Daily Devotion for November 28, 2012
Our Father, who art in heaven, hallowed be thy name. Thy kingdom come; Thy will be done, on earth as it is in heaven. Give us this day our daily bread, and forgive us our trespasses, as we forgive those who trespass against us. And lead us not into temptation, but deliver us from evil.
For Thine is the kingdom, and the power, and the glory, forever and ever.
Prayer for the Morning
Blessed are you, Lord God of my salvation, to you be praise and glory for ever. As once you ransomed your people from Egypt and led them to freedom in the promised land, so now you have delivered me from the dominion of darkness and brought me into the kingdom of your risen Son.
May I, the fruit of your new creation, rejoice in this new day you have made, and praise you for your mighty acts. Blessed be God, Father, Son and Holy Spirit.
Prayer for Peace
I thank you, Master and Lover of mankind, King of the ages and giver of all good things, for destroying the dividing wall of enmity and granting peace to those who seek your mercy. I appeal to you to awaken the longing for a peaceful life in all those who are filled with hatred for their neighbors, thinking especially of those at war or preparing for war.
Grant peace to your servants. Implant in them the fear of you and confirm in them love one for another. Extinguish every dispute and banish all temptations to disagreement. For you are our peace and to you we ascribe glory: to the Father and to the Son and to the Holy Spirit, now and forever and unto ages of ages.
I pray, Lord our God, for all those who suffer from acts of war. I pray for your peace and your mercy in the midst of the great suffering that people are now inflicting on each other. Accept the prayers of your Church, so that by your goodness peace may return to all peoples. Hear us and have mercy on us.
Oh Lord Jesus Christ, who said to your apostles, "Peace I leave with you, my peace I give unto you"; I pray that I and your whole church, the body of all faithful people, will know your peace, and live in harmony and unity, one with another, in accordance with your wishes. This I pray to you, who lives and reigns forever.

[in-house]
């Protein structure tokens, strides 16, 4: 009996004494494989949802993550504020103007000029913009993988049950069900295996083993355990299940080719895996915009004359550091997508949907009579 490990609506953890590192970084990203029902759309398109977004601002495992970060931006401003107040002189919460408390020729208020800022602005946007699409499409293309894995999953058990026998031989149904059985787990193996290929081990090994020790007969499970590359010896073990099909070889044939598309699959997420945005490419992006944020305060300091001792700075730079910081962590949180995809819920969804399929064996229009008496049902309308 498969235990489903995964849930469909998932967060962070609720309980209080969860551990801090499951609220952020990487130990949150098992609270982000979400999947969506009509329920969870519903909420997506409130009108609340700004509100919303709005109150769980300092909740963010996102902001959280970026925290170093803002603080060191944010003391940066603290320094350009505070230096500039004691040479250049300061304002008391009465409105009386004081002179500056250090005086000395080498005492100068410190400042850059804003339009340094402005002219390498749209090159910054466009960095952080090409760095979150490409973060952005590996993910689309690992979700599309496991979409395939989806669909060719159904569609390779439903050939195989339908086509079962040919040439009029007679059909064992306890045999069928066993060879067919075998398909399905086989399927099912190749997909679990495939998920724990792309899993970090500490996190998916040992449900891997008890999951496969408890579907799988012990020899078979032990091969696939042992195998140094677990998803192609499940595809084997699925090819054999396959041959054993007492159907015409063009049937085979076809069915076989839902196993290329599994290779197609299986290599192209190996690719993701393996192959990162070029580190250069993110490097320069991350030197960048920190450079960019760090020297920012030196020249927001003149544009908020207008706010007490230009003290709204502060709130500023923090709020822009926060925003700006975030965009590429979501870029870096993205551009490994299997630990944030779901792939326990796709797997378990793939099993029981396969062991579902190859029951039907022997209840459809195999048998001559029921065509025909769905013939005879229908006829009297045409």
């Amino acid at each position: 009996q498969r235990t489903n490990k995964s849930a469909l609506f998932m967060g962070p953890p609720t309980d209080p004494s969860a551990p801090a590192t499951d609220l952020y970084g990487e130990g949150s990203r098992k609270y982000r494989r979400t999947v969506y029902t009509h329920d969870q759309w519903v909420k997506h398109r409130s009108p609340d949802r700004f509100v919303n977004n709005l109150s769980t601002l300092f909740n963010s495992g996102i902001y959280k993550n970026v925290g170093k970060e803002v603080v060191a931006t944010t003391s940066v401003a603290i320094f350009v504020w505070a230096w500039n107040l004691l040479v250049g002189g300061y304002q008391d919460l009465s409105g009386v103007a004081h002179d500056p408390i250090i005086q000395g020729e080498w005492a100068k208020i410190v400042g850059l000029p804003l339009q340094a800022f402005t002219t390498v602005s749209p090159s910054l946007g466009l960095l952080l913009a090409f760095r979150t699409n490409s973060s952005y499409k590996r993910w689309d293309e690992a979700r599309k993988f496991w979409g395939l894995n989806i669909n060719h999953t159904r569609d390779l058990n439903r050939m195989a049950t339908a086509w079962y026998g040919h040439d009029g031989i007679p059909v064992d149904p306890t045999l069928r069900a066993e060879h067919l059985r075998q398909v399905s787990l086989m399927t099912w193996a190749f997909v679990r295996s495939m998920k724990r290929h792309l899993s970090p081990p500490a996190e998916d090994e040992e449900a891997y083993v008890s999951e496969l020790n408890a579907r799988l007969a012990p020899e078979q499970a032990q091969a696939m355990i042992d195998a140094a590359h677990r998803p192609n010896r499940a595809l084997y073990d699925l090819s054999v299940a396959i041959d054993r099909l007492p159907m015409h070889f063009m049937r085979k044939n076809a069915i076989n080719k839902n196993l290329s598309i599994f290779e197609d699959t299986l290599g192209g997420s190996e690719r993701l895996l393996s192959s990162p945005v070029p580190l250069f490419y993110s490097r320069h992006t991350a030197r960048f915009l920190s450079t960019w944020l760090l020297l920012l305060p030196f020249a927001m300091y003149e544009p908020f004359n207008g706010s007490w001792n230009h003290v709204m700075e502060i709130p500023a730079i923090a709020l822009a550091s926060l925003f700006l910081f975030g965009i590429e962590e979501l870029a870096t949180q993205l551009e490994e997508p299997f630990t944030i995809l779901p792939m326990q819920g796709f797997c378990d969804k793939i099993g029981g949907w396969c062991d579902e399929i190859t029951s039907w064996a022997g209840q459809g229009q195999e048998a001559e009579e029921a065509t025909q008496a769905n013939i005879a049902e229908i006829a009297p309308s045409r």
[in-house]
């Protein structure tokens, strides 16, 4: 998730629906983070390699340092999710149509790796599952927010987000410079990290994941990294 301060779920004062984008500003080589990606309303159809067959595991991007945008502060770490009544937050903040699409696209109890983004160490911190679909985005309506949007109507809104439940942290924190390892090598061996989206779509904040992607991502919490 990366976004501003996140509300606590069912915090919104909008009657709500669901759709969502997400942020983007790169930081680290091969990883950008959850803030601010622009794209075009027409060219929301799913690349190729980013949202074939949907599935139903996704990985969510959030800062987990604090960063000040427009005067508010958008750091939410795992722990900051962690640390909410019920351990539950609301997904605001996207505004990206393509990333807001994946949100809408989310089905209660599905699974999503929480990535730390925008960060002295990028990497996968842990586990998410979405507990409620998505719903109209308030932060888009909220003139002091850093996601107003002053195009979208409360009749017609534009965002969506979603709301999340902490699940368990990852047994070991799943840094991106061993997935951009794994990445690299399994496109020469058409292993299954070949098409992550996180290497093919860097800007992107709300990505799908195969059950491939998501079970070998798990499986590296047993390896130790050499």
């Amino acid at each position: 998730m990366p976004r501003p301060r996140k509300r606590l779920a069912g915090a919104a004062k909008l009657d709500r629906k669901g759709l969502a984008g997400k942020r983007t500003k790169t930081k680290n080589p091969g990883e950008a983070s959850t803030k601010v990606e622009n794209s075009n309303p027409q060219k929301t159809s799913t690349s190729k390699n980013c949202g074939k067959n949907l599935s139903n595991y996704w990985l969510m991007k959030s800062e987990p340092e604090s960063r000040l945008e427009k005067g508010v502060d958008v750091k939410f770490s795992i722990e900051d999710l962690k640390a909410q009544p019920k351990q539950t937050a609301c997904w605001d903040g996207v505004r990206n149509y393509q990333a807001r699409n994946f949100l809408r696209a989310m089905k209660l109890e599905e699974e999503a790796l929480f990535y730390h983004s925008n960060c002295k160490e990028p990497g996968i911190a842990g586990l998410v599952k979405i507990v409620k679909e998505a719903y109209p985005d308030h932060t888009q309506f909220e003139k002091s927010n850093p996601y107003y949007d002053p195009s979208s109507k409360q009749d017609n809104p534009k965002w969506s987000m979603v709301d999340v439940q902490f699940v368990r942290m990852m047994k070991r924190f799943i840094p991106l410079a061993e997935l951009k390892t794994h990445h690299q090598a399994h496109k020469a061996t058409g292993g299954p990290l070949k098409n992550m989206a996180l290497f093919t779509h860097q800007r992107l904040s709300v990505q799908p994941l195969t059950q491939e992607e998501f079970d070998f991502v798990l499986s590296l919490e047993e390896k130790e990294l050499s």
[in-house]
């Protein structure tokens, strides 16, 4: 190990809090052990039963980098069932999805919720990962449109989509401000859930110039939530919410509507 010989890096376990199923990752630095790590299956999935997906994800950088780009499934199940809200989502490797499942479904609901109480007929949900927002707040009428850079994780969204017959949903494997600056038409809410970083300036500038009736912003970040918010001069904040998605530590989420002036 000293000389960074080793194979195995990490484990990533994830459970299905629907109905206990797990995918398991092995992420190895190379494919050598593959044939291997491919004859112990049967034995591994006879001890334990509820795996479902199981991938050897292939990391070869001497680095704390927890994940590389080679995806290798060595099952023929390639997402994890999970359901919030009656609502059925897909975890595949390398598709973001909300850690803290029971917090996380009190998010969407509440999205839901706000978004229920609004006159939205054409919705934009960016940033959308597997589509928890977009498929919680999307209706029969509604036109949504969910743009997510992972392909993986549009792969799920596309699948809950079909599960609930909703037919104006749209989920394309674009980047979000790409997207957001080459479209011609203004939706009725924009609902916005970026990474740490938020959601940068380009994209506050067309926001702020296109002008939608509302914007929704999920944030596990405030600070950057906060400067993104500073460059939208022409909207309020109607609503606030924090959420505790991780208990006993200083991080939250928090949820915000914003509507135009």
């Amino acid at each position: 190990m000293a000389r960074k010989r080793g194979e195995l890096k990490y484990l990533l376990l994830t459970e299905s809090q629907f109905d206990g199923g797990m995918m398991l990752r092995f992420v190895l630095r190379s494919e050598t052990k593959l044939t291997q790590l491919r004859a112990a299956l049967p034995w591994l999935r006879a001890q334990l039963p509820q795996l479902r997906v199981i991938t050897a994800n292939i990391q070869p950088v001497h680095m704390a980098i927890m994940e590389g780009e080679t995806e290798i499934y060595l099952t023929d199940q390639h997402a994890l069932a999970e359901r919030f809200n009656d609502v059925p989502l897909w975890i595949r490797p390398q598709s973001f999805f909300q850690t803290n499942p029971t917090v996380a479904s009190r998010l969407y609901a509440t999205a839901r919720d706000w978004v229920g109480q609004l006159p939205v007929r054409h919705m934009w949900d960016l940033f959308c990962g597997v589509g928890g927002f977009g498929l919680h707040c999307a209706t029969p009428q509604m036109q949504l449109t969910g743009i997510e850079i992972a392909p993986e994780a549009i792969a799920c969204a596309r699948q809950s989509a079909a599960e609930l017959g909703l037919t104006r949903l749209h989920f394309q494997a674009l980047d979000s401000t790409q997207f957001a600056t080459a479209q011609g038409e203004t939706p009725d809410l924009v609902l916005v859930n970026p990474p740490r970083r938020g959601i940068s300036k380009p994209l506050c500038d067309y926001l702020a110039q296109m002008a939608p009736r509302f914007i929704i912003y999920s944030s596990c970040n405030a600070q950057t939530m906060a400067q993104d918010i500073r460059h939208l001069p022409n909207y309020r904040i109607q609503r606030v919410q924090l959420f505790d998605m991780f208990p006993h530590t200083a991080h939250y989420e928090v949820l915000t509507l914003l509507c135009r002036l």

(Additional prayers may be found at Prayers for All Occasions.)
God be with you 'til we meet again.
Let the heavens rejoice, let the earth be glad; let the sea resound, and all that is in it;
let the fields be jubilant, and everything in them. Then all the trees of the forest will sing for joy;
they will sing before the Lord, for he comes, he comes to judge the earth.
He will judge the world in righteousness and the peoples in his truth.
1 Corinthians 1:18-25
Wisdom and Foolishness
The message about the cross is foolishness to those who are perishing, but to us who are being saved it is the power of God. For it is written,
Where is the one who is wise? Where is the scribe? Where is the debater of this age? Has not God made foolish the wisdom of the world? For since, in the wisdom of God, the world did not know God through wisdom, God decided, through the foolishness of our proclamation, to save those who believe.
For Jews demand signs and Greeks desire wisdom, but we proclaim Christ crucified, a stumbling block to Jews and foolishness to Gentiles, but to those who are the called, both Jews and Greeks, Christ the power of God and the wisdom of God. For God's foolishness is wiser than human wisdom, and God's weakness is stronger than human strength.
Notes on the Scripture
The Greeks were the first great philosophers; their writings on morality, good, and evil are profound even today. In fact, Plato arrived at the idea that there might be one great god by using his mind. On the other side of the spectrum were the Hebrews, another people to whom questions of morality, good, and evil were the subject of copious writing. The Hebrews, however, did not depend on their minds, but on their fear and respect for commandments given to them by supernatural means.
In today's Scripture, Paul talks about the failing of both approaches. We cannot achieve salvation through our thoughts, no matter how brilliant we are; nor can we achieve it by mysticism, emotionalism, or following the code of conduct given to us by God. The only path to salvation is by accepting a grace that came to us by the death and resurrection of a man, the Son of God, Jesus Christ.
One of the most startling moments in the Bible is in Acts 17:16-34. During Paul's third missionary journey, he traveled to Athens and was invited to come to the Areopagus (literally, the "Rock of Ares"), an open area marked by a great stone northwest of the city center. By the time of Paul, this had become the informal gathering place of Greek philosophers; without a doubt, the most intellectually elite spot in the Western world.
There, Paul engaged Stoic and Epicurean philosophers in philosophical debate! He even quoted several Greek philosophers while expounding the tenets of Christian belief, and he made several converts. But his tone implied the message of today's Scripture: That God would not be found in reason and talk. And so, at the end of his speech, Paul testified rather than debated. That is, he told the philosophers that they weren't ever going to find God — or truth — by standing around talking, or thinking great thoughts.
A stupid and weak person can find Christ, for salvation is a matter of faith in the spirit. We connect with God in a place deeper than thought; and only by this profound transformation in our souls, a place too profound for words, can we discover salvation.